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Level 5 restrictions expected to be extended to April 5th

Home building will remain shut for another month

Level 5 restrictions will be extended until April 5th this afternoon with home building remaining shut for another month.

While more than 300,000 students will return to the classroom next Monday.

Last night the cabinet sub-committee on COVID agreed to extend Level 5 restrictions until at least April 5th when there will be a review.

The only changes will be the re-opening of schools and childcare.

Leaving Cert students, junior infants, senior infants, 1st and 2nd class will return to the classroom next Monday, March 1st.

5th years and the remainder of primary students will be back on March 15th.

The rest of secondary school students won’t be back until after Easter, on the 12th of April.

Childcare will return on a staggered basis with those on the ECCE scheme being back from March 8th and all others on March 29th.

There will be no re-opening for construction next month, which some Ministers believe will lead to a housing hangover later this year.

A revised living with COVID document released later will be “nothing like” the UK’s according to a cabinet source.

It won’t provide dates beyond April for when parts of the economy can re-open, with fears in some parts of government that it lacks a bit of hope.

There will also be an update given on the timeline for vaccinations and a review of the priority access list which is likely to lead to people with certain underlying conditions being moved up the list.

Reaction

Labour’s education spokesperson, Aodhán Ó Ríordáin, says measures need to be taken to ensure schools aren’t forced to close again, after they reopen next week.

While the Construction Industry Federation says building firms could go to the wall due to the extended closure of the sector.

80,000 staff have been out of work since the majority of sites were closed on January 8th, and they’re set to remain shut beyond March 5th.

CIF director-general Tom Parlon says it will have a huge impact.

Read what a local publican had to say yesterday about what the hospitality sector needs here

And listen back to what a local school Principal has to say here

Hospitals

The number of people in public hospitals with Covid-19 has dropped below 700 for the first time since the start of January.

676 people were receiving treatment for the virus, while there’s 156 in ICUs.

Four of these are in the unit at St Luke’s General for Carlow and Kilkenny, among 14 there with the virus after one new admission, though two others are suspected of having it also.

Four more are in critical care at University Hospital Waterford, among 39 patients with Coronavirus with three more showing symptoms.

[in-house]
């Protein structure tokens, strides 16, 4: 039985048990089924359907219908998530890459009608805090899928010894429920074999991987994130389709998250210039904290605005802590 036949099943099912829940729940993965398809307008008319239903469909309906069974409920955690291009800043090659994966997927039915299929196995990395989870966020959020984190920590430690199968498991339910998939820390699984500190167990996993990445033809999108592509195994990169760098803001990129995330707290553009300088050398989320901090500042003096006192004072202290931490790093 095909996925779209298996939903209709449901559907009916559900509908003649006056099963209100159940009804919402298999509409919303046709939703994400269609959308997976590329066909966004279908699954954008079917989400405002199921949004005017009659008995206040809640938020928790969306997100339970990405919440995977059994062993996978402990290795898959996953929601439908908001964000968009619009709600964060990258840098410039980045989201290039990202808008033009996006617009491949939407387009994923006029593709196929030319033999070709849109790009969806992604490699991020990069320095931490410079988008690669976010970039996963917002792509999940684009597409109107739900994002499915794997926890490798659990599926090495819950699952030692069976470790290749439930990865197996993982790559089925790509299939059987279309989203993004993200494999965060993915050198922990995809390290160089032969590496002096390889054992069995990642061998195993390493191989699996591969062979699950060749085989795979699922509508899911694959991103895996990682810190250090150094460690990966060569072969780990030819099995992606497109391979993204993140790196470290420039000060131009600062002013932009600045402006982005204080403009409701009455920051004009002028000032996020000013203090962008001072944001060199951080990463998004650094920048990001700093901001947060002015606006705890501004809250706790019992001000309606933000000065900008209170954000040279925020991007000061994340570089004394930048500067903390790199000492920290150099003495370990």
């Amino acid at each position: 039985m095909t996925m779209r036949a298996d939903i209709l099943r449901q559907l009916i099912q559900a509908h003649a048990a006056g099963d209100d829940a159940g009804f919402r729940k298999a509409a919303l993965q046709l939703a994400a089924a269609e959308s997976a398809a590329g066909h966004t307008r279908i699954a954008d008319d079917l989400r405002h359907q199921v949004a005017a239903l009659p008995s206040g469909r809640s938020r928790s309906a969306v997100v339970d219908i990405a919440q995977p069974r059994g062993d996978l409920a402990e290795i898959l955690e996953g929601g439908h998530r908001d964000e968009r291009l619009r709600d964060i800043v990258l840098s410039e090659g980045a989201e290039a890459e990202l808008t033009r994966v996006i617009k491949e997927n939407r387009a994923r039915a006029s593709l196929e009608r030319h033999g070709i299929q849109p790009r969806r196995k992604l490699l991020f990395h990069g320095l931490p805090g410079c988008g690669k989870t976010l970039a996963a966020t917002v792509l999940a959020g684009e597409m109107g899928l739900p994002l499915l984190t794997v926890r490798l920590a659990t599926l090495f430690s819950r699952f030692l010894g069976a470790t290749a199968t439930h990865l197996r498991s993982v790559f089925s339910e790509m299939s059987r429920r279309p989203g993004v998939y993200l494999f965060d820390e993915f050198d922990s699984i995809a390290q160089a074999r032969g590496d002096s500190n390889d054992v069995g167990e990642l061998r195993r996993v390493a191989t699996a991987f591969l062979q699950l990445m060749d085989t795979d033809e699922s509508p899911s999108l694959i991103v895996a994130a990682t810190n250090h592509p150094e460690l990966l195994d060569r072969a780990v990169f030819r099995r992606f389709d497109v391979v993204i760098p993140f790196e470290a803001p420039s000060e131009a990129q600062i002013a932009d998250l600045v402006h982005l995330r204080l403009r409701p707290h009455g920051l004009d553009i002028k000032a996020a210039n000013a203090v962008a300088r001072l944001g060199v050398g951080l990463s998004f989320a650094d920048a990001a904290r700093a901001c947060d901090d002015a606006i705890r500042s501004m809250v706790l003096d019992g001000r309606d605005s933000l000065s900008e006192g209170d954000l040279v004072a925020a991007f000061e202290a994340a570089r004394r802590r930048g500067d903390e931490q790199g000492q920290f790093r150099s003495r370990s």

It comes as one death’s been reported and a further 686 new cases, 10 in Kilkenny with eight in Carlow.

The national 14-day incidence rate of the disease is 240, the lowest it’s been since December 27th.

Carlow’s is now below the nation’s figure, at 216, while Kilkenny’s is lower still at 103.8.

Vaccine

Just over 126,000 people have received a second dose of a Covid-19 vaccine according to latest figures.

In total there has been 340,000 injections administered since the end of December.

89% of the vaccines given so far have been Pfizer-Bio-N-Tech and 9 percent are AstraZeneca.

In the UK

The UK Prime Minister is hopeful lockdown in England can be lifted on June 21st.

Boris Johnson unveiled a four-step process starting with shops, hairdressers and beer garders from April 12th.

Large concerts and nightclubs could be allowed to operate by the end of June.

The British Prime Minister hasn’t ruled out a vaccination certificate – particularly around international travel.

While plans to lift Scotland out of lockdown will be announced this afternoon.

Nicola Sturgeon says the route will be “broadly similar” to England’s.

The first minister says they will return to a localised “levels” system which was in place in autumn last year.

And she hopes this will be the last Covid-19 lockdown.

In the US

The US has passed what Joe Biden’s called a ‘truly grim, heartbreaking milestone.’

The country’s registered half a million Covid-19 deaths – more than the combined death toll from World War One and Two, along with the Vietnam War.

At the White House, the US President held a moment of silence.

Before that he addressed the nation, with a message of hope.